[Translation by Human Rights in China]
On our list of victims there is a Dai Jinping (戴金平), whose surviving family lives in Xiantao City, Hubei Province.
Before we left Beijing, we learned from the brief introduction of Dai Jinping’s family in the registry of survivors and families of victims that he was his family’s eldest son. Already overwhelmed with grief by his death, Dai’s mother Zhu Jingrong (朱镜蓉) had to face even more tragedies that befell her family one after another: less than six months after Dai’s death, his younger brother became schizophrenic, and his father Dai Congde (戴丛德) was beaten to death at work by a thug. Zhu Jingrong struggled with poor health and dire poverty. We’ve always treated hers as a household facing extreme hardship.
Every year, we delivered our humanitarian assistance to her through her nephew-in-law, who lives in the city of Xiantao. Her nephew-in-law had called me a few months ago to tell me his new cell phone number. I left it on my cell phone and forgot about it. As a result, we had some difficulty in locating Zhu Jingrong.
Although we had her home address, we had no idea where her house was located or how difficult transportation was. We didn’t know how much the rural folks knew about June Fourth. If we just arrive out of the blue, the locals would immediately know from our accent that we were from out of town. Zhu Jingrong is a village peasant woman to the core and has little contact with the outside world. Before meeting her, we had been concerned that two strangers like us carrying a still camera and video camera visiting an 80-year-old woman would draw the attention of local officials. After much thought and discussion with Guo Liying, we decided that we would first try to look for her without our equipment and we would go back to her the following day for the interview.
Her house is located in the Miancheng Ethnic Hui Township in Xiantao City.
The village where her house is located is not far from the highway. From the highway we could see the outline of the village. A 30-minute walk along a small road took us to the village entrance. We asked the villagers for directions and they enthusiastically assisted us. Pointing at a man in his 40s standing by the side of the road, they told us that he was Zhu Jingrong’s son and that we should just follow him.
I believe this must be her son who suffers from schizophrenia. His name is Dai Jinhai (戴金海). He looked quite normal now. He led us to the door of his house. A woman who looked less than 70 years old walked toward us. As we were still not sure, she came before us, told us that she was Zhu Jingrong, and asked what she could help us with. We were surprised that she was so young. She is 70 years old. Among all the mothers we know of who lost their children, she is the youngest.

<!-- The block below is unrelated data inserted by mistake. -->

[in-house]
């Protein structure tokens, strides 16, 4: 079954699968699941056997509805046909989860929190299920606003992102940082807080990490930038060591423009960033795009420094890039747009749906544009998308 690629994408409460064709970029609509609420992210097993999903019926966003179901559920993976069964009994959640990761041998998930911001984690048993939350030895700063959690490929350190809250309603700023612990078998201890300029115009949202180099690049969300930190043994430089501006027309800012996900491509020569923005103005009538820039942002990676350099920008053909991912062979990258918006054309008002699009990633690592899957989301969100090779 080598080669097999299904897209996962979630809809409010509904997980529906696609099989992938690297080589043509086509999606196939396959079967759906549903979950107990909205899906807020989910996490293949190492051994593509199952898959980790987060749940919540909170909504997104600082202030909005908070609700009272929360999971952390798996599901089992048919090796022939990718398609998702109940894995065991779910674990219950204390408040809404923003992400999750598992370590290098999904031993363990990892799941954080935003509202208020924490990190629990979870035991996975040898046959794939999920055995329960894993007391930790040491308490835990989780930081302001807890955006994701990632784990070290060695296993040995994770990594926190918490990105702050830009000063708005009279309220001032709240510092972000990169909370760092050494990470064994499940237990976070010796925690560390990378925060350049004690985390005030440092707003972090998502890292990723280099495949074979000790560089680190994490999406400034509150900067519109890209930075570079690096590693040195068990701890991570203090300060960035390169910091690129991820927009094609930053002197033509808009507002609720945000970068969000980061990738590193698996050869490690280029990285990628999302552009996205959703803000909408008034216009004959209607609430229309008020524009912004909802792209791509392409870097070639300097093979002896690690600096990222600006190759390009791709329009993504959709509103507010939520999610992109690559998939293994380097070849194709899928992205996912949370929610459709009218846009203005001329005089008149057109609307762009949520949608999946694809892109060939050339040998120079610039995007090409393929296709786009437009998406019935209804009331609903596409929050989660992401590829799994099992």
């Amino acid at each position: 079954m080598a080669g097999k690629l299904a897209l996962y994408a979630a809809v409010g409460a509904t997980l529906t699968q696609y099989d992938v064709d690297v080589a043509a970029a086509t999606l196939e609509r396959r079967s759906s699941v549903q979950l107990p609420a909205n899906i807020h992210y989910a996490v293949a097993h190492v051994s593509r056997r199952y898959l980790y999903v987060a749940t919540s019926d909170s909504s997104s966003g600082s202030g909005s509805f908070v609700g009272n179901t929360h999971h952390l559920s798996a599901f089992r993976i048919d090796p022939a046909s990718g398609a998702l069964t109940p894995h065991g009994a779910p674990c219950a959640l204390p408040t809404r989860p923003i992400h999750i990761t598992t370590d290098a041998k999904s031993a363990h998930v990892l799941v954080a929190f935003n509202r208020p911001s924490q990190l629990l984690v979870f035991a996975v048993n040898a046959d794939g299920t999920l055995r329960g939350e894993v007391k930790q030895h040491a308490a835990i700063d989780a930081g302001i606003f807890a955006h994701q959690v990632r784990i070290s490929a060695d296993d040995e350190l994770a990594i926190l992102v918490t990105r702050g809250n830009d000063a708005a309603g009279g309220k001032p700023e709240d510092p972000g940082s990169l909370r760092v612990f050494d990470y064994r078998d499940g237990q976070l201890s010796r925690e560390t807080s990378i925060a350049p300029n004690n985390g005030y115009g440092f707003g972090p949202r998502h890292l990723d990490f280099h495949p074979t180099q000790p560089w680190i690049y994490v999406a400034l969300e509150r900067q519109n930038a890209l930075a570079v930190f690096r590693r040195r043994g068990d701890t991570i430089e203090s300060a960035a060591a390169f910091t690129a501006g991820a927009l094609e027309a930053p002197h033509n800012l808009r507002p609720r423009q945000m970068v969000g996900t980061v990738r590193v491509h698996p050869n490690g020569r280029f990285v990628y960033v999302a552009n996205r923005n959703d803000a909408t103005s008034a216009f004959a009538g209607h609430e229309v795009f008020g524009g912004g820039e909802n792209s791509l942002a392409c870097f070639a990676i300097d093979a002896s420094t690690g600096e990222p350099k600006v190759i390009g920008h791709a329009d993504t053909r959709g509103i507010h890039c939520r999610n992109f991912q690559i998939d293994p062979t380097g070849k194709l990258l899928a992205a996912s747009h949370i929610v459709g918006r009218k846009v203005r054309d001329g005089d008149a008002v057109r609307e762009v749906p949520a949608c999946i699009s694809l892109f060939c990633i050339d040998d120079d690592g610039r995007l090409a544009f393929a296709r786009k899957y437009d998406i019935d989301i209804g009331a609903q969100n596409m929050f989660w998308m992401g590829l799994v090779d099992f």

We told her that we came from Beijing and were there on behalf of victims’ families to visit them. Although surprised, she happily invited us in.
I was quite excited to have found her. It was still early, before noon. So I decided to return by myself to Xiantao City where we were staying to get the still camera and video camera, and have Guo Liying stay with Zhu Jingrong.
Zhu Jingrong’s son was waiting for me at the village entrance when I returned with the equipment. Only now did I have some time to take a good look at the size of the village. It’s divided into several streets. On each street there’s a row of houses of different sizes. From the end where I looked, the street appeared quite long. Economic reform has brought changes to the rural areas in the past few years. Families with able-bodied members can go to cities to work. Then they return to the village to build houses with the money they earn in the city. All houses, which have two floors, are connected to each other, with walls covered with ceramic tiles. Quite a number of them are old houses that have never gone through renovations. Low and run-down, the old houses make a sharp contrast with the new ones. Old or new, the walkways leading to the doors are all paved with cement, not dirt paths like in the old days.
Zhu Jingrong’s family lives in an old house. There are no decent-looking household items. The central room right beyond the entrance serves as a dining room. There’s one square table with a few benches. An old cabinet stands against the wall, with miscellaneous odds and ends stacked next to it. There is a room on either side of the central room—one for Zhu Jingrong, and the other for her son and daughter-in-law, where there was one bed. The refrigerator and an old television set in the son’s room are the only modern looking items in the house. The white paint on the dirt walls had completely peeled off. At the back of the central room is their kitchen. Outside is a small backyard where they plant some vegetables for themselves. One can tell at a glance that this is a poor household even by village standards.